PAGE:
A War For Islamism

A quote from a professional woman in Iraq:

"Some clerics and politicians are forcing religion into our lives. We're being pushed back 1,000 years in time."

The veil is back, with a vengeance:

Even though extreme Islamists have exerted influence over society for the past four years, many women say the country's two-year-old democratically elected parliament is even more responsible for the regression of civil liberties and fashion choices.

"The government differs on all issues except women's rights," said Yanar Mohammed, the president of the Organization of Women's Freedom in Iraq. "They're using the new constitution to impose Islamic law and reduce women's rights."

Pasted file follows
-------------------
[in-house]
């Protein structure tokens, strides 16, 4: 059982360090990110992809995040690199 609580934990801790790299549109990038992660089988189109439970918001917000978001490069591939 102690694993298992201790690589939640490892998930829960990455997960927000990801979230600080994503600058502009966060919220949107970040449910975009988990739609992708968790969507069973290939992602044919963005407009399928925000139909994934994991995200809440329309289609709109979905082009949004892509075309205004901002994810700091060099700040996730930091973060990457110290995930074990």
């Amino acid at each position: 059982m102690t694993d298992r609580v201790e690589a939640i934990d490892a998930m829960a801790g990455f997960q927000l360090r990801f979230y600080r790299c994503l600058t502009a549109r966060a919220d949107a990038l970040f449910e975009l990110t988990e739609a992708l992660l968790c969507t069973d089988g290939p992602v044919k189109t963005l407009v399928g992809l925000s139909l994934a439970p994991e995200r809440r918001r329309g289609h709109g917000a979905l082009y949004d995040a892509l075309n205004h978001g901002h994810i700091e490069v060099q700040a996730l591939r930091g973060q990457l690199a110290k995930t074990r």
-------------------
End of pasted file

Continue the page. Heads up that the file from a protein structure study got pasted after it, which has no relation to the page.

For example, Maysoon Al-Damlugi, who is among the 25 percent of women in Iraq's 275-seat parliament, said most female colleagues in the legislature cover their heads. It is, she said, an indication of how religious fervor has seized the political landscape.

The abaya - the head-to-toe body-covering - is now everywhere in Iraq, a product, it would seem, of Iraq's liberation. This is part of what America's soldiers are now dying for in Iraq: to push women's rights back decades.